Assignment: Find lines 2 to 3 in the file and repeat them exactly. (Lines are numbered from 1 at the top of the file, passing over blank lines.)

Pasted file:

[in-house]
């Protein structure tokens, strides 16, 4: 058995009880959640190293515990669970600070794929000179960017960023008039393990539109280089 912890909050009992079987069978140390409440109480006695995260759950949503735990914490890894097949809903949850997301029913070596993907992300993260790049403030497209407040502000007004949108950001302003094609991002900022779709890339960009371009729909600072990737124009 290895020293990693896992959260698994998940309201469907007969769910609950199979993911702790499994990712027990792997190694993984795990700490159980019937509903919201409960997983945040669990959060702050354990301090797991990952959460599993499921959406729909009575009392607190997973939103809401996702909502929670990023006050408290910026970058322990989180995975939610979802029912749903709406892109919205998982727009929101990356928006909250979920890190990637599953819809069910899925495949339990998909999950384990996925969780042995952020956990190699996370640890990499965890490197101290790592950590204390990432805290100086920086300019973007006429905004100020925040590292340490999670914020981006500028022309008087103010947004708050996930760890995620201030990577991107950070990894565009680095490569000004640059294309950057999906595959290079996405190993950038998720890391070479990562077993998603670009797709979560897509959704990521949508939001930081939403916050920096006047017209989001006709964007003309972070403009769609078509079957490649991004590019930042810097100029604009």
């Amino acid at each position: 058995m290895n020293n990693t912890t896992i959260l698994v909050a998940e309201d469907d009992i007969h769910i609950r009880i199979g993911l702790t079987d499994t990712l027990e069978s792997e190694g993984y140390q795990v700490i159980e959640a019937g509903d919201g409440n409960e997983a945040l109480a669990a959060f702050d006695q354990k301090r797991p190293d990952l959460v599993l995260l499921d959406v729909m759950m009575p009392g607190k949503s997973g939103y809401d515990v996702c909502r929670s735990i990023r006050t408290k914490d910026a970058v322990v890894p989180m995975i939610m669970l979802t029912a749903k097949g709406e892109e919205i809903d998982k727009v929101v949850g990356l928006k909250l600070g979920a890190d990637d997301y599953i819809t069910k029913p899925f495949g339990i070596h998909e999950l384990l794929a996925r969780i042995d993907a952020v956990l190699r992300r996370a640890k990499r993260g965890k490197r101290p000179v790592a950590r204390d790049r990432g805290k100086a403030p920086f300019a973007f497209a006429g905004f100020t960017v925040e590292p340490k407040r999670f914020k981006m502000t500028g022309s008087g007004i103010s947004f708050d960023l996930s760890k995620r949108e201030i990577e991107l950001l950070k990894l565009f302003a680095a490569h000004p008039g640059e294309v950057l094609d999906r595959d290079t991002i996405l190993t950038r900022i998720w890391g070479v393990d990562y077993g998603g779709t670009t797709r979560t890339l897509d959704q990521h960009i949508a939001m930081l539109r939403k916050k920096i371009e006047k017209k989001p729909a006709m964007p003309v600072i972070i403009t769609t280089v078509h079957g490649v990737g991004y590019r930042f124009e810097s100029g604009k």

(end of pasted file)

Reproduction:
């Protein structure tokens, strides 16, 4: 058995009880959640190293515990669970600070794929000179960017960023008039393990539109280089 912890909050009992079987069978140390409440109480006695995260759950949503735990914490890894097949809903949850997301029913070596993907992300993260790049403030497209407040502000007004949108950001302003094609991002900022779709890339960009371009729909600072990737124009 290895020293990693896992959260698994998940309201469907007969769910609950199979993911702790499994990712027990792997190694993984795990700490159980019937509903919201409960997983945040669990959060702050354990301090797991990952959460599993499921959406729909009575009392607190997973939103809401996702909502929670990023006050408290910026970058322990989180995975939610979802029912749903709406892109919205998982727009929101990356928006909250979920890190990637599953819809069910899925495949339990998909999950384990996925969780042995952020956990190699996370640890990499965890490197101290790592950590204390990432805290100086920086300019973007006429905004100020925040590292340490999670914020981006500028022309008087103010947004708050996930760890995620201030990577991107950070990894565009680095490569000004640059294309950057999906595959290079996405190993950038998720890391070479990562077993998603670009797709979560897509959704990521949508939001930081939403916050920096006047017209989001006709964007003309972070403009769609078509079957490649991004590019930042810097100029604009």
């Amino acid at each position: 058995m290895n020293n990693t912890t896992i959260l698994v909050a998940e309201d469907d009992i007969h769910i609950r009880i199979g993911l702790t079987d499994t990712l027990e069978s792997e190694g993984y140390q795990v700490i159980e959640a019937g509903d919201g409440n409960e997983a945040l109480a669990a959060f702050d006695q354990k301090r797991p190293d990952l959460v599993l995260l499921d959406v729909m759950m009575p009392g607190k949503s997973g939103y809401d515990v996702c909502r929670s735990i990023r006050t408290k914490d910026a970058v322990v890894p989180m995975i939610m669970l979802t029912a749903k097949g709406e892109e919205i809903d998982k727009v929101v949850g990356l928006k909250l600070g979920a890190d990637d997301y599953i819809t069910k029913p899925f495949g339990i070596h998909e999950l384990l794929a996925r969780i042995d993907a952020v956990l190699r992300r996370a640890k990499r993260g965890k490197r101290p000179v790592a950590r204390d790049r990432g805290k100086a403030p920086f300019a973007f497209a006429g905004f100020t960017v925040e590292p340490k407040r999670f914020k981006m502000t500028g022309s008087g007004i103010s947004f708050d960023l996930s760890k995620r949108e201030i990577e991107l950001l950070k990894l565009f302003a680095a490569h000004p008039g640059e294309v950057l094609d999906r595959d290079t991002i996405l190993t950038r900022i998720w890391g070479v393990d990562y077993g998603g779709t670009t797709r979560t890339l897509d959704q990521h960009i949508a939001m930081l539109r939403k916050k920096i371009e006047k017209k989001p729909a006709m964007p003309v600072i972070i403009t769609t280089v078509h079957g490649v990737g991004y590019r930042f124009e810097s100029g604009k």